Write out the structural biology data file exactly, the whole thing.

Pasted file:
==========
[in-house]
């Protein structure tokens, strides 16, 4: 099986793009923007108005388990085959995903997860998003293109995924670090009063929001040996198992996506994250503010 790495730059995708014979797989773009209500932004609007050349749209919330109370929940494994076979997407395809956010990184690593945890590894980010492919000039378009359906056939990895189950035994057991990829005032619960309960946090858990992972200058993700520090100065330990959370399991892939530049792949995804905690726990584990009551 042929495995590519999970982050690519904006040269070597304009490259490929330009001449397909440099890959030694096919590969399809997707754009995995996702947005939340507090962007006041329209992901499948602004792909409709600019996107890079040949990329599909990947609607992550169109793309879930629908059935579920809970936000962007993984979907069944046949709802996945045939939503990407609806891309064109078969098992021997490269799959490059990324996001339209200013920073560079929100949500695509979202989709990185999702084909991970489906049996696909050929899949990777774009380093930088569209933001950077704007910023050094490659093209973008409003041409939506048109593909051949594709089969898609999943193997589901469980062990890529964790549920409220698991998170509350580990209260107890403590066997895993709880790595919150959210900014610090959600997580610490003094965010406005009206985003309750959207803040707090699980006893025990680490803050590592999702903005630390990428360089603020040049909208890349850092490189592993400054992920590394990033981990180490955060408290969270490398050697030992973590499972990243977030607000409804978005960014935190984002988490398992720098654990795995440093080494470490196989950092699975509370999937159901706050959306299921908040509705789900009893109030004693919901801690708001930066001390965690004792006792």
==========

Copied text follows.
[in-house]
């Protein structure tokens, strides 16, 4: 099986793009923007108005388990085959995903997860998003293109995924670090009063929001040996198992996506994250503010 790495730059995708014979797989773009209500932004609007050349749209919330109370929940494994076979997407395809956010990184690593945890590894980010492919000039378009359906056939990895189950035994057991990829005032619960309960946090858990992972200058993700520090100065330990959370399991892939530049792949995804905690726990584990009551 042929495995590519999970982050690519904006040269070597304009490259490929330009001449397909440099890959030694096919590969399809997707754009995995996702947005939340507090962007006041329209992901499948602004792909409709600019996107890079040949990329599909990947609607992550169109793309879930629908059935579920809970936000962007993984979907069944046949709802996945045939939503990407609806891309064109078969098992021997490269799959490059990324996001339209200013920073560079929100949500695509979202989709990185999702084909991970489906049996696909050929899949990777774009380093930088569209933001950077704007910023050094490659093209973008409003041409939506048109593909051949594709089969898609999943193997589901469980062990890529964790549920409220698991998170509350580990209260107890403590066997895993709880790595919150959210900014610090959600997580610490003094965010406005009206985003309750959207803040707090699980006893025990680490803050590592999702903005630390990428360089603020040049909208890349850092490189592993400054992920590394990033981990180490955060408290969270490398050697030992973590499972990243977030607000409804978005960014935190984002988490398992720098654990795995440093080494470490196989950092699975509370999937159901706050959306299921908040509705789900009893109030004693919901801690708001930066001390965690004792006792």